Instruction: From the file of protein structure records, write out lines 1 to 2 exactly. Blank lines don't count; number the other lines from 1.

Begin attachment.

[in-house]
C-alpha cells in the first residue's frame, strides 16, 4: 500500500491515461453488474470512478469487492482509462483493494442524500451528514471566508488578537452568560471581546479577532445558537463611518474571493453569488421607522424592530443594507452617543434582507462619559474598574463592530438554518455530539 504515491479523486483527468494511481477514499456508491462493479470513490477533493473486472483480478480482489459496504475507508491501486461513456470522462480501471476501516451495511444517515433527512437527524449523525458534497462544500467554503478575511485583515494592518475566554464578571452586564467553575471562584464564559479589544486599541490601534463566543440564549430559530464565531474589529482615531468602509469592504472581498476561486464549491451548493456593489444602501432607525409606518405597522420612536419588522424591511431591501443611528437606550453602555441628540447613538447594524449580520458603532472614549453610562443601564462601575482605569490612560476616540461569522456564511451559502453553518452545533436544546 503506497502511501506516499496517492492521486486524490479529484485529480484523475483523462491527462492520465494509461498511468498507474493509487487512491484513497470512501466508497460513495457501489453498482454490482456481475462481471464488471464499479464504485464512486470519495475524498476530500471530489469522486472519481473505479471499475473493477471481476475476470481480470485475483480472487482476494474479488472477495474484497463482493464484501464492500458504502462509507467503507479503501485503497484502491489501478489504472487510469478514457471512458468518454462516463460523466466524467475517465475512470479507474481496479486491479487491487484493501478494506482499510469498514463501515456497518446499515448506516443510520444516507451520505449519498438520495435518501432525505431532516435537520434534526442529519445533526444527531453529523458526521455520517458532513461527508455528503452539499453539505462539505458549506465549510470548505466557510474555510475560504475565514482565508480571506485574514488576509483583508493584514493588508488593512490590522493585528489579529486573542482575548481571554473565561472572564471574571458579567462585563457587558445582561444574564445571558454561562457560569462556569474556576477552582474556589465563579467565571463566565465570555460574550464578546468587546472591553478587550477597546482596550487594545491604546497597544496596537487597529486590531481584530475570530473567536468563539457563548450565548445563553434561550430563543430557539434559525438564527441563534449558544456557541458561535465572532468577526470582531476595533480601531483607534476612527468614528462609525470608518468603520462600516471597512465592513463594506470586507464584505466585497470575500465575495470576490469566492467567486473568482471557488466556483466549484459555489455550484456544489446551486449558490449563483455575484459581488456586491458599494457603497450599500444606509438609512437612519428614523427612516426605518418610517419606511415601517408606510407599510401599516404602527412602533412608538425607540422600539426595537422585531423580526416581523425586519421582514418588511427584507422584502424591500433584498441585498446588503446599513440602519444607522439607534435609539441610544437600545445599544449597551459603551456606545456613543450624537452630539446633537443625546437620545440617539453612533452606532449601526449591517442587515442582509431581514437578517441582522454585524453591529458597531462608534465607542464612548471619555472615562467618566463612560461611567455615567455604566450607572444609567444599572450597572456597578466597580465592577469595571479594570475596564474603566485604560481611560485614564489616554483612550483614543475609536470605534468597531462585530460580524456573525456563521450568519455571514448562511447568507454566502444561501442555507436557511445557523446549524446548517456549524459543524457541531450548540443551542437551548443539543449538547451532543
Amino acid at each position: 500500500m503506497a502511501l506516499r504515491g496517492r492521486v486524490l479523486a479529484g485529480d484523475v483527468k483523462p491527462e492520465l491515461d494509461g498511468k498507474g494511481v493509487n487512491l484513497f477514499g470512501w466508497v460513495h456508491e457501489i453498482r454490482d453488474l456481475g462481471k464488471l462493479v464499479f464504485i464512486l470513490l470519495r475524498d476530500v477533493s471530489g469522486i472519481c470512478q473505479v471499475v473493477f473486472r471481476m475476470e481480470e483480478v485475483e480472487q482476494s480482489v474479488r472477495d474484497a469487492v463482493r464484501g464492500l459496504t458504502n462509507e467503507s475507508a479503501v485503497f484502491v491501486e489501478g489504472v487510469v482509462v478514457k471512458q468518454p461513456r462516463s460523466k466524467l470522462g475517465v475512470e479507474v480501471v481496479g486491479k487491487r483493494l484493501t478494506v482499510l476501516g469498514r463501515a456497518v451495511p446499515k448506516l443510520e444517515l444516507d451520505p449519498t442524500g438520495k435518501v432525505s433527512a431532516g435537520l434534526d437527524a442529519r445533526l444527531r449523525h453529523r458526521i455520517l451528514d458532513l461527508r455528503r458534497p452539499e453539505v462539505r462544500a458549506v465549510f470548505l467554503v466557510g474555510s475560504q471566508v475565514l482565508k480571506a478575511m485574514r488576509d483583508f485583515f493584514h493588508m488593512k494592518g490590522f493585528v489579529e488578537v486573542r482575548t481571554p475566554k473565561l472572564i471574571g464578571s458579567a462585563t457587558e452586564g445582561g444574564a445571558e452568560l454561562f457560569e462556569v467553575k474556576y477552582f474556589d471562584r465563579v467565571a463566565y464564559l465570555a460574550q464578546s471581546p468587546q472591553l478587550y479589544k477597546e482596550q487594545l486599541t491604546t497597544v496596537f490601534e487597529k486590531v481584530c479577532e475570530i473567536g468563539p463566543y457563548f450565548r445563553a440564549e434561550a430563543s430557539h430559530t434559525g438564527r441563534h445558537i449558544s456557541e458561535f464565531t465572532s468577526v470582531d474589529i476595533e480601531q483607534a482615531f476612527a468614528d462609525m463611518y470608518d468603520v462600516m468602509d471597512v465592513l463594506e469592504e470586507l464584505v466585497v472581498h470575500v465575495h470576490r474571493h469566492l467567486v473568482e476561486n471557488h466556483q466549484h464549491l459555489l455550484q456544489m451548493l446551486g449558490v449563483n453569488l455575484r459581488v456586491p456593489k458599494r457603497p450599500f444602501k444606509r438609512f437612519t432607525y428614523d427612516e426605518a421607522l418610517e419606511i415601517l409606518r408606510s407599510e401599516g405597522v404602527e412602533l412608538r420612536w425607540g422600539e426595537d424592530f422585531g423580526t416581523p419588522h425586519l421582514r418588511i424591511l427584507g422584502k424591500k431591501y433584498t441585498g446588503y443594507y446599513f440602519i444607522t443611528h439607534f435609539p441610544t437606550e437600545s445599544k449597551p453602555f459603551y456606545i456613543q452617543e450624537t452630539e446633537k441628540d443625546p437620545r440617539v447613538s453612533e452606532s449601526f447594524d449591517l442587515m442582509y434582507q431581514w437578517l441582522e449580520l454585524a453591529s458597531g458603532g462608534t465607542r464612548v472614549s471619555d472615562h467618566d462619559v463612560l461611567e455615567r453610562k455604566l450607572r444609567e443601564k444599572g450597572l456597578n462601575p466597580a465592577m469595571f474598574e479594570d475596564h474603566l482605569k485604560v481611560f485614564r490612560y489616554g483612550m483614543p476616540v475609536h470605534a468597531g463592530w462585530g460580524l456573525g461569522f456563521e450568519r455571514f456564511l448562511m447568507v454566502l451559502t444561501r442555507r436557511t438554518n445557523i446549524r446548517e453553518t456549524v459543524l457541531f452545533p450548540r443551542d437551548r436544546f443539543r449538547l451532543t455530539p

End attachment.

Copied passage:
[in-house]
C-alpha cells in the first residue's frame, strides 16, 4: 500500500491515461453488474470512478469487492482509462483493494442524500451528514471566508488578537452568560471581546479577532445558537463611518474571493453569488421607522424592530443594507452617543434582507462619559474598574463592530438554518455530539 504515491479523486483527468494511481477514499456508491462493479470513490477533493473486472483480478480482489459496504475507508491501486461513456470522462480501471476501516451495511444517515433527512437527524449523525458534497462544500467554503478575511485583515494592518475566554464578571452586564467553575471562584464564559479589544486599541490601534463566543440564549430559530464565531474589529482615531468602509469592504472581498476561486464549491451548493456593489444602501432607525409606518405597522420612536419588522424591511431591501443611528437606550453602555441628540447613538447594524449580520458603532472614549453610562443601564462601575482605569490612560476616540461569522456564511451559502453553518452545533436544546 503506497502511501506516499496517492492521486486524490479529484485529480484523475483523462491527462492520465494509461498511468498507474493509487487512491484513497470512501466508497460513495457501489453498482454490482456481475462481471464488471464499479464504485464512486470519495475524498476530500471530489469522486472519481473505479471499475473493477471481476475476470481480470485475483480472487482476494474479488472477495474484497463482493464484501464492500458504502462509507467503507479503501485503497484502491489501478489504472487510469478514457471512458468518454462516463460523466466524467475517465475512470479507474481496479486491479487491487484493501478494506482499510469498514463501515456497518446499515448506516443510520444516507451520505449519498438520495435518501432525505431532516435537520434534526442529519445533526444527531453529523458526521455520517458532513461527508455528503452539499453539505462539505458549506465549510470548505466557510474555510475560504475565514482565508480571506485574514488576509483583508493584514493588508488593512490590522493585528489579529486573542482575548481571554473565561472572564471574571458579567462585563457587558445582561444574564445571558454561562457560569462556569474556576477552582474556589465563579467565571463566565465570555460574550464578546468587546472591553478587550477597546482596550487594545491604546497597544496596537487597529486590531481584530475570530473567536468563539457563548450565548445563553434561550430563543430557539434559525438564527441563534449558544456557541458561535465572532468577526470582531476595533480601531483607534476612527468614528462609525470608518468603520462600516471597512465592513463594506470586507464584505466585497470575500465575495470576490469566492467567486473568482471557488466556483466549484459555489455550484456544489446551486449558490449563483455575484459581488456586491458599494457603497450599500444606509438609512437612519428614523427612516426605518418610517419606511415601517408606510407599510401599516404602527412602533412608538425607540422600539426595537422585531423580526416581523425586519421582514418588511427584507422584502424591500433584498441585498446588503446599513440602519444607522439607534435609539441610544437600545445599544449597551459603551456606545456613543450624537452630539446633537443625546437620545440617539453612533452606532449601526449591517442587515442582509431581514437578517441582522454585524453591529458597531462608534465607542464612548471619555472615562467618566463612560461611567455615567455604566450607572444609567444599572450597572456597578466597580465592577469595571479594570475596564474603566485604560481611560485614564489616554483612550483614543475609536470605534468597531462585530460580524456573525456563521450568519455571514448562511447568507454566502444561501442555507436557511445557523446549524446548517456549524459543524457541531450548540443551542437551548443539543449538547451532543